I’m pleased with the work in Memetic Infection Hazards, but it took me months between getting the cover produced and sorting out the printing. And then I barely promoted it afterwards. I’m not sure what all the resistance I face is, but it is something worth thinking about.

I also produced Fishscale, a double-page spread in Dan Sumption’s Krill magazine, which I was very happy with. This was an entire A4-sized short story collection, containing 12 tiny pieces of writing. I need to do another version of this in 2024.

In July, I started sending pieces out to a substack mailing list, concentrating initially on the South Downs Way collection. Publishing something regularly has been good for me, as it’s got me thinking more carefully about audiences. There are issues with substack’s politics at current, so I need to move platform, but I would like to keep on with some form of mailing list.

I’ve probably shared more work publicly in 2023 than any other year, and this can only be a good thing. It’s made me consider which work is worth finishing and sharing, and how many distractions I have. I’ve deleted a lot of half-finished stories this year, and I need to continue to avoid getting bogged down in old, half-finished ideas.

2023 has also got me thinking about what I want from my writing. Is it worth the effort I put into it, when I could be putting that effort into my career? I’m not sure it has justified the effort in the past, but I want to look at how it could.

My main plan for 2024 is to release the book True Clown Stories. I’m currently preparing the kickstarter with Dan from Peakrill Press (sign up here to be notified about the launch!). This project has been over 13 years in the works, but I am enjoying the collaboration with a publisher.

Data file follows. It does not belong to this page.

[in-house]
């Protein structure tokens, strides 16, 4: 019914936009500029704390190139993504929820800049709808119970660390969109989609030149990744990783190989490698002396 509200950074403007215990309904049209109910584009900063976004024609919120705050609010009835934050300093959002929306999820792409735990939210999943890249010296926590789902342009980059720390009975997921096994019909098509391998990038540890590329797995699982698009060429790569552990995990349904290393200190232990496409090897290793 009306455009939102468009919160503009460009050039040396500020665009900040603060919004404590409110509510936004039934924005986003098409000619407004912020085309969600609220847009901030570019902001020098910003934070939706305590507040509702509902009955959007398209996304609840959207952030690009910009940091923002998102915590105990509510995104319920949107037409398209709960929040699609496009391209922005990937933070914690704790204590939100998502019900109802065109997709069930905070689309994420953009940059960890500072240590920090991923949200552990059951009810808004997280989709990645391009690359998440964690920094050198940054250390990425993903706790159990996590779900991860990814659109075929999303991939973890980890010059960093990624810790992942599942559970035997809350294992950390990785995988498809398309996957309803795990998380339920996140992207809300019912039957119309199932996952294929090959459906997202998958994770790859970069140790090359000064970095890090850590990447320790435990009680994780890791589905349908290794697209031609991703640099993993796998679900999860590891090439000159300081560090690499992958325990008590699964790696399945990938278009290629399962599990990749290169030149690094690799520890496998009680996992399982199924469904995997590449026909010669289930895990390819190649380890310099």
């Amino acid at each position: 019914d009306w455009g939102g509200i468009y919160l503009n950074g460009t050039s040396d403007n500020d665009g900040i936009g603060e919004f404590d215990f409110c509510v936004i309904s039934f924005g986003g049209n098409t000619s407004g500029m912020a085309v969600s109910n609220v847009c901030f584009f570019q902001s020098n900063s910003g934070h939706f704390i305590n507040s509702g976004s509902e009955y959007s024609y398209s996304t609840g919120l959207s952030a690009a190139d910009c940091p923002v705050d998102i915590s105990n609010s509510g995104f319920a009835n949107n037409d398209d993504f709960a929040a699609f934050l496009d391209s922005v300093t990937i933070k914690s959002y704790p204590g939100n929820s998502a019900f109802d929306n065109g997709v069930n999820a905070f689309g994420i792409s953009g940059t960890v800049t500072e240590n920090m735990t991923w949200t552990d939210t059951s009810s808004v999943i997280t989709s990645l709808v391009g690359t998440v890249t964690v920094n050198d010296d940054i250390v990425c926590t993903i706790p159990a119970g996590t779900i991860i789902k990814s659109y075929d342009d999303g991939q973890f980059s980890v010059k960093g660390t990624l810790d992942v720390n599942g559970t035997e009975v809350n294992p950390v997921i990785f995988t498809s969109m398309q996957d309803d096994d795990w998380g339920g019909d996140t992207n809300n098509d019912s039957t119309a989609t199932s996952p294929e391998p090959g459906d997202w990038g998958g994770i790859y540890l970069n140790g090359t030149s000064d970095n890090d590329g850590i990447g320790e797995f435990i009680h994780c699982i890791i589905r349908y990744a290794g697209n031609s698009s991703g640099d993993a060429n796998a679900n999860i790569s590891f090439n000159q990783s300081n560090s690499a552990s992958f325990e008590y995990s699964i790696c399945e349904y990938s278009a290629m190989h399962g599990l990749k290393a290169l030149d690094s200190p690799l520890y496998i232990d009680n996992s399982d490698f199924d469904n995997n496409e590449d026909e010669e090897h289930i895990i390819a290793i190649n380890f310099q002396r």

I’ve a few ideas about what to do after True Clown Stories, but whatever it is will involve a different approach to my writing than in the past. One that focuses more on the joys of creation and sharing my work.

My favourite books of 2023

I read 63 books in 2023. It felt harder to concentrate on reading this year and I found myself bogged down in a few books that I should have abandoned.

Here are my ten favourite books that I read in 2023, in alphabetical order of author’s name:

Jonathan Ames’ The Come Up was an oral history of hip-hop, released for the genre’s 50th anniversary. It’s a sprawling story, and Ames managed to hit most of the important points, including giving time to neglected acts such as Above the Law and Digital Underground.

Paul La Farge’s The Night Ocean was a recommendation from Tom, which I posted about back in March: “It starts out as a novel about a queer HP Lovecraft, and then becomes something even more wonderful. The book does not shy away from Lovecraft’s faults, but still manages an empathic portrayal. There are also appearances from William Burroughs and some wonderful jokes about fandom. A beautiful book about long, sad lives.”

I bought Katherine Hale’s book Slenderman expecting a dissection of Internet culture and creepypasta. Instead, I found a book focussed on the human stories in the Wisconsin stabbing case. Hale unfolds this as a tragedy, showing the appalling impacts of America’s lack of mental health care.